National Museum of Damascus

Damascus-National-Museum.JPG
National Museum of Damascus is located in Damascus
The National Museum of Damascus (Arabic: المتحف الوطني بدمشق‎) is a large museum in the heart of Damascus, Syria. The most popular part of the museum is the 2nd century AD Dura-Europos synagogue.

The National Museum of Damascus lies in the West of the City, between the Damascus University and the Tekkiye Mosque Complex, at the Shoukry Al-Qouwatly street.

The museum was founded in 1919 at Madrasseh al Adiliyeh. The current building was constructed in 1936, with wings being added in 1956 and 1975.

The facade of the museum is built from the front of an Islamic palace, which was transferred and restored as the museum's main entrance. The Museum's unique findings are: Restorations of the Dura Europos Synagogue from the 3rd century AD; The hypogeum of Yarhai from Palmyra, dating to 108 AD; And the façade and frescoes of Qasr Al-Hayr al Gharbi, which dates back to the 8th century and lies 80 km south of Palmyra. Many other important historical artifacts can be found in various wings; such as the world's first alphabet from Ugarit and many Roman era mosaics. The exhibits are organised into 5 wings;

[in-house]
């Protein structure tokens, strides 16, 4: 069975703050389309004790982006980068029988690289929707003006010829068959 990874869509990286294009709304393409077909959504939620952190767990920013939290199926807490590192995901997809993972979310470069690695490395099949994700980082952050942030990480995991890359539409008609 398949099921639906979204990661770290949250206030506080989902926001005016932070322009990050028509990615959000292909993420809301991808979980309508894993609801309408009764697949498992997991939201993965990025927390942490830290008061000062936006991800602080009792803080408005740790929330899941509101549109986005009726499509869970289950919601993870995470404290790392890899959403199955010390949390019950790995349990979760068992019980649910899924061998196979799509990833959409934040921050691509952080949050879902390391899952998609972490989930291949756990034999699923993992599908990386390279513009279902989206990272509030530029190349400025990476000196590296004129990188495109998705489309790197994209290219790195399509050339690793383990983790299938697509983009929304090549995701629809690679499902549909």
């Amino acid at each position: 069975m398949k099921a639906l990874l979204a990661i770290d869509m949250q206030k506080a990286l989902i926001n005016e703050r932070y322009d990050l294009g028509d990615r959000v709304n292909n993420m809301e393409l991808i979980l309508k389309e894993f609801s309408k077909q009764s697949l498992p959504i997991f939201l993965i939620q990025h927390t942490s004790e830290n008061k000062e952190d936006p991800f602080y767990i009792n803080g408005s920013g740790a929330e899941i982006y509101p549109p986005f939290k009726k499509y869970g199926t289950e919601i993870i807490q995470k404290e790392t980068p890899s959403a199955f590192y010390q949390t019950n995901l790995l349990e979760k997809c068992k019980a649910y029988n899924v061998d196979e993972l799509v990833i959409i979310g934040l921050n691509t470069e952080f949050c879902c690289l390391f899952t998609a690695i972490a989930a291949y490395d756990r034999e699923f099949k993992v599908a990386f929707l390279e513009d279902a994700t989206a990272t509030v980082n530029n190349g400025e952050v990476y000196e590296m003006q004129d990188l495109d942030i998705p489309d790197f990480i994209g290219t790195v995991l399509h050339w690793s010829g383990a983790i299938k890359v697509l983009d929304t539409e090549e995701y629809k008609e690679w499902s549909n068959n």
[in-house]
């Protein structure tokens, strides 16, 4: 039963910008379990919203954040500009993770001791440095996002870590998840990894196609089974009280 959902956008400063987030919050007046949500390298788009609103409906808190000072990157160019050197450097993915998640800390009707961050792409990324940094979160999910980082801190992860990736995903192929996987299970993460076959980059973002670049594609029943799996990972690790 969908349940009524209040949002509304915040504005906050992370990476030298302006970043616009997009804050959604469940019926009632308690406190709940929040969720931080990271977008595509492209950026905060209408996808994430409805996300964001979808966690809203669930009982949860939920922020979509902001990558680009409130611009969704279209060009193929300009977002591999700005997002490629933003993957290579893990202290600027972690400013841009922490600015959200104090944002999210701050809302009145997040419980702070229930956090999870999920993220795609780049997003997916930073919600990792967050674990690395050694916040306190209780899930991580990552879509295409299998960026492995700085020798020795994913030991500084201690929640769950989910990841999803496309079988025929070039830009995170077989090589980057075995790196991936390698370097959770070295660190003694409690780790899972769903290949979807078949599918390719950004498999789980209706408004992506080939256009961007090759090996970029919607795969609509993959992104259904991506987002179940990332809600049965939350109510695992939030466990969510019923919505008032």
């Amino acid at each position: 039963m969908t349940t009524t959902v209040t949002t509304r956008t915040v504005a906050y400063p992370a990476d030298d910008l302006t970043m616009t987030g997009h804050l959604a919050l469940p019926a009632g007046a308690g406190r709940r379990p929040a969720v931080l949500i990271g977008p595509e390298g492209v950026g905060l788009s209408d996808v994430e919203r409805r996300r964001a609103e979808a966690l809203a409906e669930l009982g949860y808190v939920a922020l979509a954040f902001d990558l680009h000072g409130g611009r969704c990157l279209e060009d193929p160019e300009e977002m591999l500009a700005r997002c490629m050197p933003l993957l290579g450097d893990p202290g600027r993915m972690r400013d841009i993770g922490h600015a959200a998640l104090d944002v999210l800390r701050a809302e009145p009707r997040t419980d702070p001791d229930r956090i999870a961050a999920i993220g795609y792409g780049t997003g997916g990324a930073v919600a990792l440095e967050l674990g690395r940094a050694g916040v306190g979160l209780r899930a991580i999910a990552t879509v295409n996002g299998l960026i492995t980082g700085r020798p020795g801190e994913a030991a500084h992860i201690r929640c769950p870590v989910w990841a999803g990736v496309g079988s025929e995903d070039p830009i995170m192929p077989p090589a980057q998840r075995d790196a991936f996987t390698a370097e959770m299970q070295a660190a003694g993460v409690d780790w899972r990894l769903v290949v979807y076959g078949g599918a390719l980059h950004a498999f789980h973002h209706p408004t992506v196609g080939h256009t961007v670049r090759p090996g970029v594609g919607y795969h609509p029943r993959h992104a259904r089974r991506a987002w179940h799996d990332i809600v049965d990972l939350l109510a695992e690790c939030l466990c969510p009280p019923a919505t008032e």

Remains and skeletons from different Stone-Age periods, most notably the neolitihic period, as well as objects and finds discovered in the basin of the Orontes River, the Euphrates and Tell Ramad in southwestern Syria.

Many Exhibits from ancient sites such as Ebla, Mari, Ugarit and Tell Halaf. The most important of these is an Ugaritan tablet, on which is the world's first Alphabet. Other findings include tablets and amulets from Ugari, Ebla and Mari, and sculptures from Tell Halaf.

This page was last edited on 2 November 2017, at 18:42.
Reference: https://en.wikipedia.org/wiki/National_Museum_of_Damascus under CC BY-SA license.

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